Leaving the NHS is a big change and becoming private, more often than not, feels like so much more than just shifting your business model. I know from years spent talking to dentists that it is a decision many spend a lot of time thinking about, and can be an emotional one as well.
And statistics from surveys by organisations such as the BDA and Practice Plan, also suggest that this is the case. The BDA survey in 2017 showed that 53% of young dentists intend on leaving the NHS in the next five years and of those, 42% plan on refocusing on private dentistry. While Practice Plan’s Confidence Monitor survey in 2018 showed that 86% of NHS dentists don’t see themselves in the NHS in five years and of those, 48% plan on moving to private dentistry.
Once you have made that decision, undoubtedly the next consideration is how you will actually begin making it happen. As the Sales Manager of Practice Plan, I have helped hundreds of dentists make the move.
I know that once you have reached the point where you have decided that the NHS is no longer where you see your career heading, it is time to do some digging, and, yes, that involves some number crunching, to figure out what your new future looks like.
It is worthwhile to seek external advice about this. For example, you could speak to fellow dentists who have already made the transition.
If you don’t know any personally, then online forums and social media groups could also be a good source of information. Hearing the experiences and stories of those who have gone before you is always helpful when it comes to selecting what approach you want to take.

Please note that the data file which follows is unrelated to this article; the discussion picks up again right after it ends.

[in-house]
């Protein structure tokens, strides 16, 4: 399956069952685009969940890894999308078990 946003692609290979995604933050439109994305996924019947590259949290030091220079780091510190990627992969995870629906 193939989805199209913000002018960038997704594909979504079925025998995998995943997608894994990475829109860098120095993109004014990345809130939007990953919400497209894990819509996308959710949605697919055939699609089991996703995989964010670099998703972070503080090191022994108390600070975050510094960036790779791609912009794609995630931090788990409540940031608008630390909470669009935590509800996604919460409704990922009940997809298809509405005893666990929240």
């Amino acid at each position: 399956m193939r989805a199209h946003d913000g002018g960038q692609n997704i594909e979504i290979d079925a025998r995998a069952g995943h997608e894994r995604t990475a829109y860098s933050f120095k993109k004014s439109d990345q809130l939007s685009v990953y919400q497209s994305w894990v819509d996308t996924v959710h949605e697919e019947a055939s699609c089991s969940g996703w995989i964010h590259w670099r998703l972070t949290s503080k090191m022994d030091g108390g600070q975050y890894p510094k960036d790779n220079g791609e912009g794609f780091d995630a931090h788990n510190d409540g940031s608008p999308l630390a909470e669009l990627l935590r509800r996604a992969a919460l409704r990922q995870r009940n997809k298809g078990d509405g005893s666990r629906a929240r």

And there can be several different ways of doing something like moving to private dentistry. Just one of the considerations is whether you want to/can move to completely private immediately. Or it could be that just the principal moving to private, with the associates delivering the NHS treatment makes more sense for your practice. And that could be as a transitional step to eventually moving fully private or the goal in itself.
“Hearing the experiences and stories of those who have gone before you is always helpful when it comes to selecting what approach you want to take.”
This is the detail that needs to be worked out once you have decided to leave the NHS, which will help to ensure it is a successful, smooth transition for everybody – your patients, your team and you.
One of the things I often hear dentists saying is that they want to move away from NHS dentistry and towards private due to, at least in part, the lack of time they feel they have to spend with patients, complete the required admin and run their practice.
While moving away from the NHS does require some initial investment of time and resources, it is worth it in the long run. And you can mitigate this by bringing in some outside help to carry out some of the legwork involved.
“While moving away from the NHS does require some initial investment of time and resources, it is worth it in the long run.”